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FSA staff exodus gathers pace

The FSA has seen a 30% surge in the number of staff leaving ahead of the new twin peaks regulatory model, with 430 permanent employees quitting last year.

A freedom of information request, submitted by Money Marketing, Mortgage Strategy’s sister publication, shows the number of staff leaving the FSA rose from 330 in 2010 to 430 in 2011, a turnover rate of around 11%.

The number of staff leaving has more than tripled since 2009 when 129 left the regulator.

Of the 430 staff who left during 2011, 47 earned over £100,000. In 2010, 31 FSA staff on salaries over £100,000 left, compared to nine in 2009. So far this year, 105 permanent employees have left, with 22 paid in excess of £100,000.

As at the end of March 2012, the FSA employed 3,885 full-time equivalent staff, compared with 3,909 in March 2011. Of those, 320 permanent FSA staff earn a salary of between £100,000 and £199,999, excluding benefits or bonuses.

Thirteen FSA staff earn bet-ween £200,000 and £299,999 and “fewer than 10” earn in excess of £300,000.

The FSA did not provide comparative figures for 2011 but in May the number of staff earning over £100,000, including non-permanent staff, was around 389. This figure includes any bonuses paid.

As part of the FSA’s recent business plan for 2012/13, chief executive Hector Sants warned the resources required to deliver the new regulatory landscape, which will see the FSA split into the Financial Conduct Authority and the Prudential Regulation Authority early next year, will significantly increase costs. The FSA budget for 2012/13 has risen by 15 per cent from £500.5m in 2011/12 to £578.4m.

Sants announced last month he is leaving the regulator at the end of June. He will continue to receive his annual £500,000 salary plus benefits until the end of December.

Former conduct business unit managing director Margaret Cole left the FSA last month to join PricewaterhouseCoopers.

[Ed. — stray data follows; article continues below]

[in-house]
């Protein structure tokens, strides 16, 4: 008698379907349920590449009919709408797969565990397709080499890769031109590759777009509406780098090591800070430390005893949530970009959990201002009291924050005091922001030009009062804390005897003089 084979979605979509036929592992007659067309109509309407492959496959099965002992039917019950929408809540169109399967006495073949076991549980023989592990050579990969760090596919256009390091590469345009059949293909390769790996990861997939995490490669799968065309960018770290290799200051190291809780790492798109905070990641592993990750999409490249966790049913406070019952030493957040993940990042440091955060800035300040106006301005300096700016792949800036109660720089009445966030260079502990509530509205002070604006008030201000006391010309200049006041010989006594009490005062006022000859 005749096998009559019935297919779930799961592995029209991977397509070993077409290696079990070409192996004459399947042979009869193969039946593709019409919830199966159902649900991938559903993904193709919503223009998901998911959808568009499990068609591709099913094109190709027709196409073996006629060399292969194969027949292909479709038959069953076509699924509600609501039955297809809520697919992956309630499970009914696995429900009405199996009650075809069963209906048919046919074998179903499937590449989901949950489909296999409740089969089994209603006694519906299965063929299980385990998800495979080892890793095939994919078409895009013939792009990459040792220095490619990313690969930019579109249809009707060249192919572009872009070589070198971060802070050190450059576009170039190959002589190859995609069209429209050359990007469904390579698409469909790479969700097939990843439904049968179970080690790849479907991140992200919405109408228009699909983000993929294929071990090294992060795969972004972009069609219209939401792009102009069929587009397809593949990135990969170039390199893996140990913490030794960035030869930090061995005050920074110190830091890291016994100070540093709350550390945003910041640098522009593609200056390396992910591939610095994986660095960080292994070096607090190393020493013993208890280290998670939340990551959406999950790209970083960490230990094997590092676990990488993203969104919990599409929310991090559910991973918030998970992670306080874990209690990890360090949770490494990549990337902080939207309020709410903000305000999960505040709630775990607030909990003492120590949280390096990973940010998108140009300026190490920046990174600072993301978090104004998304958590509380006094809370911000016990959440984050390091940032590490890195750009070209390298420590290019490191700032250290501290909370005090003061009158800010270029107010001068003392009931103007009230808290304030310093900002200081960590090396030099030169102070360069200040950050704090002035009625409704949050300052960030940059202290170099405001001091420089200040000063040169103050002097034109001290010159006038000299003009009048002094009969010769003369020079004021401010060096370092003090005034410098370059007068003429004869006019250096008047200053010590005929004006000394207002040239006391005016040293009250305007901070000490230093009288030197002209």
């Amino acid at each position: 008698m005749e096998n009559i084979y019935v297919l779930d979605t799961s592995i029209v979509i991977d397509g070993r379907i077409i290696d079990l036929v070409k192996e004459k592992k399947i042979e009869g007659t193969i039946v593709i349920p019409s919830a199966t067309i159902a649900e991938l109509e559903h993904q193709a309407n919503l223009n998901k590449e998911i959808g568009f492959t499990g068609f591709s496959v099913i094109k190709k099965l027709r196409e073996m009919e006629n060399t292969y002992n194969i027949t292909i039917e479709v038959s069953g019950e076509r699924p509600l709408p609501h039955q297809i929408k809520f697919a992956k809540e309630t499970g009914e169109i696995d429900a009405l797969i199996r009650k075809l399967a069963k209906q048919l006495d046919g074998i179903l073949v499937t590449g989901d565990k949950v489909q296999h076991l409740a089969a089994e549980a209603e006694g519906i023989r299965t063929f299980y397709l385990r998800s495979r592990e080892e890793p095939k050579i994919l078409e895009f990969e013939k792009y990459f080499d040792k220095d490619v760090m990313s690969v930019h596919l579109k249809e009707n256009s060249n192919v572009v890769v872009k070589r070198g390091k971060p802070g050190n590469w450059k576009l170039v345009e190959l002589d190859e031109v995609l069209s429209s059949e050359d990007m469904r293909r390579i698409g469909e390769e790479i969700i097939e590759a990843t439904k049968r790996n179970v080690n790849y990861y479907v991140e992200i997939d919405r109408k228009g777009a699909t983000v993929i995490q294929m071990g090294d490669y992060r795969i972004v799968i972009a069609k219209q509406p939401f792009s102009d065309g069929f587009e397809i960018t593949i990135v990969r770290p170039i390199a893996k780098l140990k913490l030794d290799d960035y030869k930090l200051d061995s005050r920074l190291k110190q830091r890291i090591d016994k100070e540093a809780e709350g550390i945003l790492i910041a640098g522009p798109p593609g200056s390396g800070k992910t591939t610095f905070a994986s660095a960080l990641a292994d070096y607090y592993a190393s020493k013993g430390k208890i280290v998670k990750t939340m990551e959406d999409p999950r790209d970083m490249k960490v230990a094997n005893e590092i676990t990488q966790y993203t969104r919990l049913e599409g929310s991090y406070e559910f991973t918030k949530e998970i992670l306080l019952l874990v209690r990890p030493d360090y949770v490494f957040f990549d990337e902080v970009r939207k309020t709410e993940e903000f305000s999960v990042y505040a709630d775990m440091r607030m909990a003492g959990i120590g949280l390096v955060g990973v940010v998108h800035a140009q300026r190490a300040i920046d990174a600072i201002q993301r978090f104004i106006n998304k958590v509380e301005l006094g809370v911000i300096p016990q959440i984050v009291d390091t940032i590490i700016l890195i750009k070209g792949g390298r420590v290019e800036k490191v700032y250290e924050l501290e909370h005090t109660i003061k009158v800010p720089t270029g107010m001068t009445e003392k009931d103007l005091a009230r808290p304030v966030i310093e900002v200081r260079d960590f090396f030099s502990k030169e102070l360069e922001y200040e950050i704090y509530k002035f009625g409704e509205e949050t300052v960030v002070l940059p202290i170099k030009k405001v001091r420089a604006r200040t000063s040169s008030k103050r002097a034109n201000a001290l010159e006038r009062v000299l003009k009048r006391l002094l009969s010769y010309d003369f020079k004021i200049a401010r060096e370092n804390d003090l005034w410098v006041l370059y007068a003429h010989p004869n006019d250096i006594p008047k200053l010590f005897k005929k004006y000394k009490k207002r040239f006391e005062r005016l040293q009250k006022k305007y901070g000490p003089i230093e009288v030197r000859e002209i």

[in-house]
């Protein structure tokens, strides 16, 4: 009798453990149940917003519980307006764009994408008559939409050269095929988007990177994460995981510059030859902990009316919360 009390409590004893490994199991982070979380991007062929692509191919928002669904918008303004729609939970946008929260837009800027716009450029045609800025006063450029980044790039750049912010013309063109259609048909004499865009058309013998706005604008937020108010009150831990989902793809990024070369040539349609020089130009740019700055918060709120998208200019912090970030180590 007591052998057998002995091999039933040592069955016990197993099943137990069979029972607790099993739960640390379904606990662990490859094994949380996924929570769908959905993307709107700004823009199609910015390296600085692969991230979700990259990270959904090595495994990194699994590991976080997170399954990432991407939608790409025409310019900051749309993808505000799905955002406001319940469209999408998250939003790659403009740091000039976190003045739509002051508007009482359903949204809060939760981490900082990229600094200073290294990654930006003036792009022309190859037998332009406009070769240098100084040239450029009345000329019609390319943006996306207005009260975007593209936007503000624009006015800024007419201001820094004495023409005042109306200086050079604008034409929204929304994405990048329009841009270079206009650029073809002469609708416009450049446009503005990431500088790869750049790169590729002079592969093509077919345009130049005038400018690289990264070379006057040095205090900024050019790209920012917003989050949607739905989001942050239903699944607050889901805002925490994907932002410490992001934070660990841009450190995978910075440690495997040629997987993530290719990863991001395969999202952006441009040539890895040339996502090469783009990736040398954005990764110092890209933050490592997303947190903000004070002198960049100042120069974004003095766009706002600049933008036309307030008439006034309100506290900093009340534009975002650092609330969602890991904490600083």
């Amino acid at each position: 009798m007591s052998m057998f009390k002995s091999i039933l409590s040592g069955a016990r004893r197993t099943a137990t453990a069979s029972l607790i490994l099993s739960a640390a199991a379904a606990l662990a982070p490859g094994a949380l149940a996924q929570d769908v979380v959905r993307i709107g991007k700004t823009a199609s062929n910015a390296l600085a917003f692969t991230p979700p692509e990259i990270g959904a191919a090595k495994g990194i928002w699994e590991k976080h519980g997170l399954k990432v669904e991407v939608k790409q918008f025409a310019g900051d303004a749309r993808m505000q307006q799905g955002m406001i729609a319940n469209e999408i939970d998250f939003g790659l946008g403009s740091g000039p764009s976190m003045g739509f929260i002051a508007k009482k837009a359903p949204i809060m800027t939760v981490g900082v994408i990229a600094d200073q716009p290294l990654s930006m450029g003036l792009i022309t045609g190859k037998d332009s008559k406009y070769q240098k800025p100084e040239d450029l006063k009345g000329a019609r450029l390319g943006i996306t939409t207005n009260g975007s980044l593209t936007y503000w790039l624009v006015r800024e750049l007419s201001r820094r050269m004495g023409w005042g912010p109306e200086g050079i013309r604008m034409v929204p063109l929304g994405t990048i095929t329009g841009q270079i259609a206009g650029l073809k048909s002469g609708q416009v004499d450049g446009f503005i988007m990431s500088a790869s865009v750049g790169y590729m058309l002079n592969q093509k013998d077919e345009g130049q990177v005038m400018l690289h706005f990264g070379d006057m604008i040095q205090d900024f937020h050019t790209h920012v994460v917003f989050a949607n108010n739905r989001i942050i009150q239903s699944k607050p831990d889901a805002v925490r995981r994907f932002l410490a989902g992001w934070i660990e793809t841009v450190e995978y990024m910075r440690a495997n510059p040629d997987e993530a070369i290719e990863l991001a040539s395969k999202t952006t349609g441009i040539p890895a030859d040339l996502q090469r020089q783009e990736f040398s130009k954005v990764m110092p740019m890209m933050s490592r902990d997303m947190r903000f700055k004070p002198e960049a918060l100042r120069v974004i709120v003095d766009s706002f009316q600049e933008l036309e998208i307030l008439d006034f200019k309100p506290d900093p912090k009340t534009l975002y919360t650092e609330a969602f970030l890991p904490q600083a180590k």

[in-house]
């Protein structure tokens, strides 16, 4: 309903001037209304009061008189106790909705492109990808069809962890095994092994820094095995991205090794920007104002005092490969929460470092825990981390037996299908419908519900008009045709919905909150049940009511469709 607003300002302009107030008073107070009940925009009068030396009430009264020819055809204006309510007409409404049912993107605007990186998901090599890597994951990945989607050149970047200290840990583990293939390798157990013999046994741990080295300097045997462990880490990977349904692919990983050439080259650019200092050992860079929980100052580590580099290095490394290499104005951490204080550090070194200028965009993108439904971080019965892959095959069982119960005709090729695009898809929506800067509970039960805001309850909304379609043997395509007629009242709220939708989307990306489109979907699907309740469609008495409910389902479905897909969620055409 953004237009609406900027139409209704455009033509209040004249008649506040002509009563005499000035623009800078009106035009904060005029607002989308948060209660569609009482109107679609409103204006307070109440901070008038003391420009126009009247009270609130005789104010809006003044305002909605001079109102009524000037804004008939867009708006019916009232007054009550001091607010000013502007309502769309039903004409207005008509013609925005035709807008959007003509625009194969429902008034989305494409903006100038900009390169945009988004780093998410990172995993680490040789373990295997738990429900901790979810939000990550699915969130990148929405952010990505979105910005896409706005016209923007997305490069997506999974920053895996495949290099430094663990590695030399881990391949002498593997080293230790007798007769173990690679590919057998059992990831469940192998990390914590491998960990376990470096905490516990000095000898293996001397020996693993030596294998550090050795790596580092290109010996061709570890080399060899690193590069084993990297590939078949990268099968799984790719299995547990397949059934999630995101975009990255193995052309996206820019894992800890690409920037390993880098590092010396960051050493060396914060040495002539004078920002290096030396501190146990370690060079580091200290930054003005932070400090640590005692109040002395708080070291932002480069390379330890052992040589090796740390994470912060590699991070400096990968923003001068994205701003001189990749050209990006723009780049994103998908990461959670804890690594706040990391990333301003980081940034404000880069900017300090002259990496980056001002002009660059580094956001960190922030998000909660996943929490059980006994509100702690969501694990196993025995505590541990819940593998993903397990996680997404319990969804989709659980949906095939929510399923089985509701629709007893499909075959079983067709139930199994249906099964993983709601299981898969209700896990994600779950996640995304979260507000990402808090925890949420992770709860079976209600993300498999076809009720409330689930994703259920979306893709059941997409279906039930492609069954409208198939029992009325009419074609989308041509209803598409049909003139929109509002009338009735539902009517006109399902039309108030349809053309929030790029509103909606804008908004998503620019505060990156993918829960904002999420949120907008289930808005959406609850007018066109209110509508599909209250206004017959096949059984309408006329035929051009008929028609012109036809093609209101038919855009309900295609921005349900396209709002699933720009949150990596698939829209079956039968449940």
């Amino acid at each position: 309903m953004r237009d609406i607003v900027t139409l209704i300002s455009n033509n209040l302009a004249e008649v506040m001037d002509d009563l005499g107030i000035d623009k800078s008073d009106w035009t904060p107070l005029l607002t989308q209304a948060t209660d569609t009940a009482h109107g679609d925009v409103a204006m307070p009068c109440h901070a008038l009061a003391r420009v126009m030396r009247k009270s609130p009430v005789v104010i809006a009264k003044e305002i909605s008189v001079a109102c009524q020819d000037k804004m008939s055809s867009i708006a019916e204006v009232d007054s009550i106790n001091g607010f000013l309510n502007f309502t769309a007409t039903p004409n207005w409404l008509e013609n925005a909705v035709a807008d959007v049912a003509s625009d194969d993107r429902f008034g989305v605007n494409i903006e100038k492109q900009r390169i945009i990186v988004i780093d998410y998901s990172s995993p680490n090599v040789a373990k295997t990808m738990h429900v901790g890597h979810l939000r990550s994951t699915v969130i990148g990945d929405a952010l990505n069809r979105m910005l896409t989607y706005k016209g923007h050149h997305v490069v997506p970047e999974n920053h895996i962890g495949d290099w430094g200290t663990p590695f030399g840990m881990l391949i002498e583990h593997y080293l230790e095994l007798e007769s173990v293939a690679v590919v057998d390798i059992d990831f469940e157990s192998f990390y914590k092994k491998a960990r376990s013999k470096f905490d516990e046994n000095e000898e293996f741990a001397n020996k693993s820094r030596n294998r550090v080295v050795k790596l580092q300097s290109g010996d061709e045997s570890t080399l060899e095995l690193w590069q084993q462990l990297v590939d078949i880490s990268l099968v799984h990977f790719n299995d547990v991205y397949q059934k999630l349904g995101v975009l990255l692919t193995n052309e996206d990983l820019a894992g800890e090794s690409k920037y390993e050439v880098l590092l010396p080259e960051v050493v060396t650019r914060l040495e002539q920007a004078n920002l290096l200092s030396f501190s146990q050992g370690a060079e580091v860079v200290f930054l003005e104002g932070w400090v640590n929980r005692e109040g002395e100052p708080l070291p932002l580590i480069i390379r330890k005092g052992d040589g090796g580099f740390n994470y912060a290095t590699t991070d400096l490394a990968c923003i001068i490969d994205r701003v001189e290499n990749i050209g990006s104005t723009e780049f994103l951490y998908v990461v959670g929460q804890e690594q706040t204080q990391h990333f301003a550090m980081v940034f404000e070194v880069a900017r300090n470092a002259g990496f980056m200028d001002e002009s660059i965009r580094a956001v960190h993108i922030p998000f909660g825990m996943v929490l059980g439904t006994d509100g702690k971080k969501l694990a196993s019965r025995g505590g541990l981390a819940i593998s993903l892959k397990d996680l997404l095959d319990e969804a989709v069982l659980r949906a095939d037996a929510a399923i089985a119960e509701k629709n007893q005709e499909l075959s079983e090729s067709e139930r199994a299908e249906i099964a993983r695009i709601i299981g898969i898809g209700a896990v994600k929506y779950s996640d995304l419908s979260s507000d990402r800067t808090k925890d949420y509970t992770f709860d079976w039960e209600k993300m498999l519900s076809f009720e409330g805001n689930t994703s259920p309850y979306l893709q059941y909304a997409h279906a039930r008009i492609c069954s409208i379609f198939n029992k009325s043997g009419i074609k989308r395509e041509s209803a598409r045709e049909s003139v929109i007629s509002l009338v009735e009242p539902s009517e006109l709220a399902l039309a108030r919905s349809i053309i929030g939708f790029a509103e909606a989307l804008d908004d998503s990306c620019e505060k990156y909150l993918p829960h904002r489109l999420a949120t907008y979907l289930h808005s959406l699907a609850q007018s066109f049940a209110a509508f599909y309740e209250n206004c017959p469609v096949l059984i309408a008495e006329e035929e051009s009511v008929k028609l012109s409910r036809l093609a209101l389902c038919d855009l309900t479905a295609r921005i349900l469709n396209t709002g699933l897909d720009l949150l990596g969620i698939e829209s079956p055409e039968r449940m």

Richard Hobbs, director of regulatory consulting at Lansons, says: “In effect, the FSA is training the compliance staff of the private sector. The political decision to break up the FSA has caused uncertainty and doubt. Senior figures have also left, which has an impact on staff lower down.

“I do not believe that high staff turnover is a good thing as it means the FSA’s corp- orate memory and all its regulatory experience has gone out the window.”

An FSA spokesman says: “Staff turnover levels fell during the crisis but are now starting to return to the level you would expect as recruitment picks up in the financial services sector and competition for skilled staff increases.”

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Comments
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  • Chris Gardner 20th April 2012 at 2:51 pm

    Laughable – the public sector is an utter joke, get the guardian on Thursdays and see the pathetic jobs on offer with MASSIVE salaries.

  • GHU 19th April 2012 at 3:14 pm

    Dave, they are not only replacing it with the FCA but they are creating a twin to run in tandem …. two lots of Regulatory rubbish which will undoubtedly contradict one and other

  • Dave 19th April 2012 at 2:31 pm

    3,885 staff!!! What on earth do they all do?

    It’s been said before but the MCCB employed 65 staff on an annual budget of £4.6m. I know they didn’t have the scope or the power of the FSA but they were about ten thousand times more efficient and cost effective!!

    The FSA experiment has been an utter failure – please don’t replace it with the same again!

  • Jon T 19th April 2012 at 12:28 pm

    Sants is leaving his job in June, but is paid his £500,000 salary until December? Wow!

    How on earth can I get in on a gig like that?